The Adoptive Family: Continued
There are ongoing issues for the whole family: how to tell the child; what to tell the child; when to tell the child; how to deal with extended family members and neighbors; how to work with schools and professionals who have little or no experience with learning disabilities, attention deficit disorder, attachment difficulties, and emotional difficulties in adopted children; and how to discuss adoption in general. Some of these difficulties may be more pronounced with certain kinds of adoptions, such as older-child adoptions, special needs adoptions, international adoptions, and sibling-set adoptions.
Things that birth families take for granted may pose serious dilemmas for adoptive families. One example is medical history. Physicians say that dealing with an adopted person can be like dealing with a coma victim, in the sense that critical and current family history information is often missing (and impossible to get in a closed adoption). The surgeon general has strongly urged that all individuals have a full and complete medical history. What about adoptive families? What about adopted people?
For older child adoptions, there are the recurrent posttraumatic symptoms and an ongoing need to understand the early life experiences, cognitive or precognitive. (All children placed at an older age have been involved in removal from their family by authorities if adopted in the United States, and all have suffered some abuse or neglect that led to their removal. Many internationally adopted older children experience similar abuse or neglect prior to adoption.) In adolescence, a variety of issues emerge for the adopted teen and the adoptive family. Adopted teens, like all adolescents, begin to scrutinize themselves more carefully. For the adopted person looking into the mirror, this may lead to the realization that he or she does not know another human being in the world who is genetically related to him or her. The fact of adoption complicates the issues of identity, sexuality, trust, self-esteem, and individuation, to name a few (Pavao, 1998, 2005).
As adolescence includes a search for identity, adoptive parents are often faced with the confusing task of how to help the child to integrate a complete sense of self when pieces of his or her heritage may be elusive, problematic, or even entirely missing.
Simultaneous with the adolescent’s search, the adoptive parents are often, subconsciously or consciously, dealing with issues of loss, wondering what their birth children would have been like, and about their preparation for their adopted child’s move toward adulthood, along with the intense and very normal but disturbing feelings about the loss of this child who will soon be an adult.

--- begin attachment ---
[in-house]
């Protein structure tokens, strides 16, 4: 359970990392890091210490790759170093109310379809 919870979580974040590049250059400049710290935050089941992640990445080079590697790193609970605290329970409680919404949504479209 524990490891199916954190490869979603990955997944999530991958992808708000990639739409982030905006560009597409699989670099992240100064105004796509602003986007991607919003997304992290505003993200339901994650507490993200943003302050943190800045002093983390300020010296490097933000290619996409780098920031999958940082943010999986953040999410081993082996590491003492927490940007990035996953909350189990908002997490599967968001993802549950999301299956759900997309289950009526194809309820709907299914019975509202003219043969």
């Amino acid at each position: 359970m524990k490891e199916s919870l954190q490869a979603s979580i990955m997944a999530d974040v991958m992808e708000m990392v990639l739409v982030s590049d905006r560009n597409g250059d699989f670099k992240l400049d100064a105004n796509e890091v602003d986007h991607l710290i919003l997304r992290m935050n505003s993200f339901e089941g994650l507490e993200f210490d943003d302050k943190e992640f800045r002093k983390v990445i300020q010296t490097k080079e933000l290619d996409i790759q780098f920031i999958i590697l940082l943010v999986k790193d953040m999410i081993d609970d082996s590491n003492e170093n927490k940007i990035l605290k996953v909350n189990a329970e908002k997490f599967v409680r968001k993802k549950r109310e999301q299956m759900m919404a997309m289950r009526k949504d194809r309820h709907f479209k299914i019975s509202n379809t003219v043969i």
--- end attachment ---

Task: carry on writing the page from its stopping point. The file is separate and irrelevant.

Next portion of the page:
There are also effects on the adopted person and the family when the search for birth parents is undertaken. The search brings up issues of conflicting loyalties for the adopted person between the adoptive and birth parents. It also brings up fears and fantasies that are often difficult to manage for all involved.
It is important to note that although the search brings up difficult and painful issues, it is an integral part of the healing process of identity and intimacy, which is essential to making all these broken connections whole. Clinicians must understand the importance and the intricacies of the search and must recognize that it is a healing journey no matter what is found.
Adoption is an ongoing challenge, throughout the life cycle and beyond, affecting not only the past generations, but the ones to come as well. We are now learning that when adopted people choose not to search, their children—the next generation—often show patterns similar to an adopted person, and they often do the search on their own for their birth grandparents.
Let me conclude with a poem I wrote for adoptive parents that I give to them as a token of my love and care for the children in adoption and all their families by birth and by adoption.
You cannot change the truth
these are your children
but they came from somewhere else
and they are the children of those places
and of those people as well.
Help them to know all about their past
and all about their present
help them to know that they are from extended families
that they only have one parent or set of parents
but that they have more mothers and fathers
they have grandmothers, godmothers, birthmothers, mother countries, mother earth
they have grandfathers, godfathers, birthfathers and fatherlands
they have family by birth and by adoption
they have family by choice and by chance.
Childhood is short
they are our children to raise
they are our children to love
and then they are citizens of the world.
What we do to them creates the world that we live in.
Give them life.
Give them their truth.
Give them love.
Give them all that they came with.
Give them all that they grow with.
Your children do not belong to you
but they belong with you
you cannot keep them from what is theirs
but you can keep loving them.
You do not own your children
but they are your own
… with love to adoptive parents
From Dr. Joyce Maguire Pavao